EXCLUSIVE: Dan Gilroy is set to direct his original script Faster, Cheaper, Better, a character-driven drama that covers an inevitable sweeping changes coming fast that maybe some of us have considered with news reports about how the cross-country trucking industry will be accomplished without human beings in the cars.
The film spans 20 years in multiple locales with a myriad of characters in interwoven stories that follow a union foreman, a young entrepreneur, an indoor farm executive and a tech billionaire whose lives are upended when automation and AI transform the world as we know it. Ultimately, they all must face what it means to be human.
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Gilroy’s previous films have been the Jake Gyllenhaal-Rene Russo-starrer Nightcrawler, which brought Gilroy an Oscar nom for Best Original Screenplay, and most recently Roman J. Israel, which brought Denzel Washington an Oscar nomination for Best Actor. He also helmed Velvet Buzzsaw for Netflix. Gilroy will direct Faster, Cheaper, Better as his next film and is in the midst of casting it.
The pic will be produced by Jennifer Fox, who worked on Michael Clayton and Gilroy’s Nightcrawler, Roman J. Israel and Velvet Buzzsaw, as well as Scott Z Burns’ The Report and Ridley Scott’s upcoming The Last Duel. CAA Media Finance, which arranged financing for the film, represents the U.S. distribution rights. FilmNation Entertainment is handling international sales and will introduce the project at the virtual Cannes market. CAA reps Gilroy as a director, along with attorney Howard Abramson. Fox is represented by CAA and attorney Alan Wertheimer.
This drama is a big, sprawling film based on a mind blowing premise. I spoke with Gilroy, who came shot out of a cannon, and it’s best to just let him go here on a film that will be on the forefront of major global change that most of us haven’t really wrapped our arms around yet.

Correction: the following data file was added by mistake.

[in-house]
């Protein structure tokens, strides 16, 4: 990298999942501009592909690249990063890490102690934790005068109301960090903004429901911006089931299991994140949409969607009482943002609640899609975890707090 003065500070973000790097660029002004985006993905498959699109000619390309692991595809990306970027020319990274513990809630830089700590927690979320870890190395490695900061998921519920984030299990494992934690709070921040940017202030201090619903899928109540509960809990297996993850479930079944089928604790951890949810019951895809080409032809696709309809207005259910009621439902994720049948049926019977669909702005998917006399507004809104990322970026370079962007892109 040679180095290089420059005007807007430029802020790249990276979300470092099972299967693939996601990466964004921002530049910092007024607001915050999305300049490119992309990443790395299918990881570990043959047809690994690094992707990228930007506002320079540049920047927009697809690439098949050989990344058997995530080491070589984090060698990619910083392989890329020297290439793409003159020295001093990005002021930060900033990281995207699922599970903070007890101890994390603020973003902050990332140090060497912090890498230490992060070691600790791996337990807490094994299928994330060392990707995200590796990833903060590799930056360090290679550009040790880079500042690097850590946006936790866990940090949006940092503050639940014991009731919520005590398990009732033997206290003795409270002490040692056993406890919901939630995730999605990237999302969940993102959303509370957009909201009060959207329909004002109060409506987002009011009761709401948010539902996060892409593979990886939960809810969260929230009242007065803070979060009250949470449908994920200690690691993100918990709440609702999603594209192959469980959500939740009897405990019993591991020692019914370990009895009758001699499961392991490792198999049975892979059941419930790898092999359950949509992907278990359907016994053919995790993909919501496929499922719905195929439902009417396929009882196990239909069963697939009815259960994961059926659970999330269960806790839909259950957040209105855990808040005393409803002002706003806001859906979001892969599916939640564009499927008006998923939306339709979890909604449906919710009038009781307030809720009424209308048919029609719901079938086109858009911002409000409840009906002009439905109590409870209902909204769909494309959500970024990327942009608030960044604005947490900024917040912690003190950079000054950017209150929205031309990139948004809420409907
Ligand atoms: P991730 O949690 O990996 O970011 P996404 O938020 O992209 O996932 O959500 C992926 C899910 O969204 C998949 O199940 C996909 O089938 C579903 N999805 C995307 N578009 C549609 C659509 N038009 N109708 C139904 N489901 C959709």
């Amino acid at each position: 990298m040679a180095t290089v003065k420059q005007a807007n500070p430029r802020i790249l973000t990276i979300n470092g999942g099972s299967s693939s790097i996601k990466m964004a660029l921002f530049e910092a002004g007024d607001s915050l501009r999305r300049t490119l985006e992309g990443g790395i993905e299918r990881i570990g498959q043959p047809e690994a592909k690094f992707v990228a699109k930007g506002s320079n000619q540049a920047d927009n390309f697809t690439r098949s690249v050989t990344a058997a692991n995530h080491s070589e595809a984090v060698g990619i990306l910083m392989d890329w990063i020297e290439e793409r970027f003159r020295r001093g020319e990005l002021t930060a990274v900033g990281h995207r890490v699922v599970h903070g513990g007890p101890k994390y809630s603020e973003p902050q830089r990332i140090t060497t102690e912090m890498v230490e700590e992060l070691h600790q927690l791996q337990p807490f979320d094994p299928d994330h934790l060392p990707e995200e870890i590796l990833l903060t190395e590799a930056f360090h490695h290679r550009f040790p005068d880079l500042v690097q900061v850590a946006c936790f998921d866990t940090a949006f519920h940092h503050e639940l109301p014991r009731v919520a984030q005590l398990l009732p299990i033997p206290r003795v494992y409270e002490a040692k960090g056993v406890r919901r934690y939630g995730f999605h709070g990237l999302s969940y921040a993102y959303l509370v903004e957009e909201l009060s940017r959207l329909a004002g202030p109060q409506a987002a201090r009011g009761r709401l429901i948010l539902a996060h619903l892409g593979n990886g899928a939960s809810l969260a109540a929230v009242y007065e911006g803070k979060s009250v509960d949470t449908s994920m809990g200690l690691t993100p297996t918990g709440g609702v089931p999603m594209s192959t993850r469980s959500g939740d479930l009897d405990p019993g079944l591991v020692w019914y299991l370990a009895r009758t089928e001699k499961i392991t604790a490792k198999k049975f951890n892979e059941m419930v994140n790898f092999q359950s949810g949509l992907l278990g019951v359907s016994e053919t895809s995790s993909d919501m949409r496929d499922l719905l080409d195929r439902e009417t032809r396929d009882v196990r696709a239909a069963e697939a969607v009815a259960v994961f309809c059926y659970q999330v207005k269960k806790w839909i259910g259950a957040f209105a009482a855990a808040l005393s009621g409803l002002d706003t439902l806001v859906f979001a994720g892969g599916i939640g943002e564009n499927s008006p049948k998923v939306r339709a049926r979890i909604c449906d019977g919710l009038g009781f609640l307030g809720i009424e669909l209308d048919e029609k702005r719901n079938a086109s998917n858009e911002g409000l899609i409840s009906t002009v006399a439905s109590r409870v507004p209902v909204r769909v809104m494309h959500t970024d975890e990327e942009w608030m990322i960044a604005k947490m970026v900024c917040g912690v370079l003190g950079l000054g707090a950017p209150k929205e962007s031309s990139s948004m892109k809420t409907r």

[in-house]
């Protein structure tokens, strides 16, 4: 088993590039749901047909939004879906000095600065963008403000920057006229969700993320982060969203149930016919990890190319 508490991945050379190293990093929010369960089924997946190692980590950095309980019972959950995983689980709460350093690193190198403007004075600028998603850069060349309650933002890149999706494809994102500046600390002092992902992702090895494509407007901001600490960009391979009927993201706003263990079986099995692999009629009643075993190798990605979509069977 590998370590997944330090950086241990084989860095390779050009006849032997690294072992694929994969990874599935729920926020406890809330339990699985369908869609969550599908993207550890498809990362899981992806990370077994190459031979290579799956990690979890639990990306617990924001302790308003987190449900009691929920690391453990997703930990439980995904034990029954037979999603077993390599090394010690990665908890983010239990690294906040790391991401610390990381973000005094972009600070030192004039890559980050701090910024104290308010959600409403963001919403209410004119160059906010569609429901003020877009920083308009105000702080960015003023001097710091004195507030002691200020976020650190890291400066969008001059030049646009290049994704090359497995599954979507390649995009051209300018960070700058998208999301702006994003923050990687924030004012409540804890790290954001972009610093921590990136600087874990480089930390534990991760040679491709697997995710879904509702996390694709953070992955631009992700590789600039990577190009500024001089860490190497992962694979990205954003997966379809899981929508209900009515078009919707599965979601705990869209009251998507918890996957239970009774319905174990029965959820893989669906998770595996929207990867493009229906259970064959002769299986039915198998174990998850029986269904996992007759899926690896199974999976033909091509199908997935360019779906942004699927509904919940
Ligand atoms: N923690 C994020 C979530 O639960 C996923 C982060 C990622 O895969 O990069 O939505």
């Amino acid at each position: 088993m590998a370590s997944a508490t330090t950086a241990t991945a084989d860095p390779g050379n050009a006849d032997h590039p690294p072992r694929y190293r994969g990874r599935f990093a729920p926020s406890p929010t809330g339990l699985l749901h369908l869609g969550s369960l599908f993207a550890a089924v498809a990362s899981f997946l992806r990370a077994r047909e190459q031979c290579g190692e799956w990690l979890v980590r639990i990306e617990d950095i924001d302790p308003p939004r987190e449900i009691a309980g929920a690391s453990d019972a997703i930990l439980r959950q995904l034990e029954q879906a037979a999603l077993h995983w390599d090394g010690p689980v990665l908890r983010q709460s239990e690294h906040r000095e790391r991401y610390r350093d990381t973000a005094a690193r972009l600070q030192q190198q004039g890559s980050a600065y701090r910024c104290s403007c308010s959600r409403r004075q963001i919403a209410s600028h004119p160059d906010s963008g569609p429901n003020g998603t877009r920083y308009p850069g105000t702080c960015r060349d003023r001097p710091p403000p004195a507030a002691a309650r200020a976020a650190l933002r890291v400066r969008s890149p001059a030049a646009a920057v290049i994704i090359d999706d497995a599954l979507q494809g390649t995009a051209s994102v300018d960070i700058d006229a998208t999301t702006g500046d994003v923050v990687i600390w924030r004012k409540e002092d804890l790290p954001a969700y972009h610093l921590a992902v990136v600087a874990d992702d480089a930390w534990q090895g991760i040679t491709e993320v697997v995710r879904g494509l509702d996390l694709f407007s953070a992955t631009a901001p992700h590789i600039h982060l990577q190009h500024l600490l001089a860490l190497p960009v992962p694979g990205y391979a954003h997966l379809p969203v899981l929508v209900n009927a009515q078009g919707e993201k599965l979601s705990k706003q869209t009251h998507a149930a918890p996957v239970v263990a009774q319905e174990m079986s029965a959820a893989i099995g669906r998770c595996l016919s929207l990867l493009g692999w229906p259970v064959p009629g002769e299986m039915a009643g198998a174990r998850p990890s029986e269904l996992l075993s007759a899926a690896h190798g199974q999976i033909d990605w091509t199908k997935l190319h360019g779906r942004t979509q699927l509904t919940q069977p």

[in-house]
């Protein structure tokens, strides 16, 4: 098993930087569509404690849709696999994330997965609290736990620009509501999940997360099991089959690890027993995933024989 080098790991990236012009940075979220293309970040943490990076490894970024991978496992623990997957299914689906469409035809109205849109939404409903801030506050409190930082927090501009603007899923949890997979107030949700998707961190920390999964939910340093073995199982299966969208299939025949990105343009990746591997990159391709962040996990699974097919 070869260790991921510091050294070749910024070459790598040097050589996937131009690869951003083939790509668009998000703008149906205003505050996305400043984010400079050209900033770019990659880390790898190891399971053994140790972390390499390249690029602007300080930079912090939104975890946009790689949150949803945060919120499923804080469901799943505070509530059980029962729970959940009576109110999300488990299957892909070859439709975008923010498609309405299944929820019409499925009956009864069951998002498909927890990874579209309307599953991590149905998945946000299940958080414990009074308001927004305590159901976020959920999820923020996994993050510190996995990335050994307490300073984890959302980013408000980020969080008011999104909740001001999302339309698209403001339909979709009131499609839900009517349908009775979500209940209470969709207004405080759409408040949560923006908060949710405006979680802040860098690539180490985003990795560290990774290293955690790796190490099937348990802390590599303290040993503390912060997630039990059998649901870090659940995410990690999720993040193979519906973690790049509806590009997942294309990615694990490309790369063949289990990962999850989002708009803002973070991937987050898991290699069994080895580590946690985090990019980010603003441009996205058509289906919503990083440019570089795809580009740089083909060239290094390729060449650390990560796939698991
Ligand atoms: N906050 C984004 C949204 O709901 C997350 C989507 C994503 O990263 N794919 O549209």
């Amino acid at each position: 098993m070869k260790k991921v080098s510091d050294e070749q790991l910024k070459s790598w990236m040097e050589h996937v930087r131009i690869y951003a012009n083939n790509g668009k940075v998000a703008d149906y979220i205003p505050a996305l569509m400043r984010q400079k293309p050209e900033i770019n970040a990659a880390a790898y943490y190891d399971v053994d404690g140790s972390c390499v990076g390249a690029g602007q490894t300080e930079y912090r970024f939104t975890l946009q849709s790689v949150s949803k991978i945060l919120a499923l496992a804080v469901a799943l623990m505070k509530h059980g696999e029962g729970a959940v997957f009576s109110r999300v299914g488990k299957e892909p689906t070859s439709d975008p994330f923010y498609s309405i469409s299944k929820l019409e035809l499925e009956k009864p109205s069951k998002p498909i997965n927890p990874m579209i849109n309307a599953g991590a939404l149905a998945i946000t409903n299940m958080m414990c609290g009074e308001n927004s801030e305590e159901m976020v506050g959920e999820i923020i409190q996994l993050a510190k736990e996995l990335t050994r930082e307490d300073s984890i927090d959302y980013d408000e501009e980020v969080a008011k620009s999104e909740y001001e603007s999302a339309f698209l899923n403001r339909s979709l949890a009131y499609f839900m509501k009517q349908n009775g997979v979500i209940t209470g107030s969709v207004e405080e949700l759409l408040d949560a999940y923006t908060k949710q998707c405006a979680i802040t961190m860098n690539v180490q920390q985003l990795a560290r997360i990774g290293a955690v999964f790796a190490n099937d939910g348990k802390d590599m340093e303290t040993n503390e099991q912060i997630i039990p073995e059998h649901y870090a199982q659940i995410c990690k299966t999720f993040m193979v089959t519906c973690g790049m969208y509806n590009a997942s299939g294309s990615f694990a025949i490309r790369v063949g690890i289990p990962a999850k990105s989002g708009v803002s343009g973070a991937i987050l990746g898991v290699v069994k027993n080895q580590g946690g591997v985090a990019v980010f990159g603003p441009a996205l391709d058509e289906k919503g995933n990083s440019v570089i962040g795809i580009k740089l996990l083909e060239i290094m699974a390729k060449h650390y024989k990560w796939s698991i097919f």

“It’s a big multi-narrative film, set over two decades in multiple locales,” Gilroy said. “We follow a group of inter-connected characters, as they deal with automation and AI changing their world, particularly the work world. I’ve always been interested in machines and technology and it fairly recently how automation and AI are just profoundly transforming the workplace. For example, right now at this moment, there are fully automated factories around the world where robots are literally making robots to replace people in an absolutely endless variety of jobs. Not just manufacturing and production jobs. I realized when I started doing the research that this is just the beginning of a transformational era we are about to enter into, where automation and AI are really the employment equivalent of climate change. And how utterly unprepared we are as people, and as a world, for what is coming.
“To capture the scope of it, I wrote a large scale, multi-narrative film that’s very character driven, because that’s what I do,” he said. “It’s visually arresting and I really believe it’s international. Every person on the planet is going to be affected by this, profoundly. The backdrop is tech, but it’s a very human story with drama, suspense and humor and spectacle. That’s what multi narrative allows you to do. When you are telling cross stories, you can tonally switch gears, you can capture different angles. It’s such a big event that’s coming that the only way I felt I could do it justice and now slow it down in a narrative way is if I connected the stories thematically, and have the characters connected in very interesting ways. There is the part of a union foreman, a representation of what could be and what’s worth fighting for. The character is a man with a cause. He believes in rights, he believes in fairness and he’s now facing the biggest fight of his life. There is a young entrepreneur, representative of a younger generation. There is a young female executive who works at a massive indoor farm. The other main role is a tech billionaire she has a relationship with, who has his own plot line. The film spans 20 years, so they are aging as we track them during the course of a large, sweeping time span and we’re following what happens to these characters as this automation train we are all on, really starts accelerating.”
The characters will be key and Gilroy said he is not writing a polemic as much as a drama on people whose existences will be uprooted in the name of efficiency.
“I believe it will be a compelling movie because it affects all of us in ways we haven’t really imagined yet,” Gilroy said. “That was the exciting part, imagining where this is all going. It’s going to profoundly affect our relationships, our sense of self. Many of us, our identities are tied into our jobs. What we do is in many ways essential to our sense of selves. There is tremendous drama and conflict in that, even comedy in these changes. There’s an expression called ‘Lights Out.’ It’s becoming more common now, it means, the last person whose job gets automated in a workplace turns the lights off, because the machines don’t need lights to do their jobs anymore. This is becoming a comment event. It’s not a sad movie, or an elegy. It’s meant to be an interesting movie on an event we are going through and where the destination is really unknown.”
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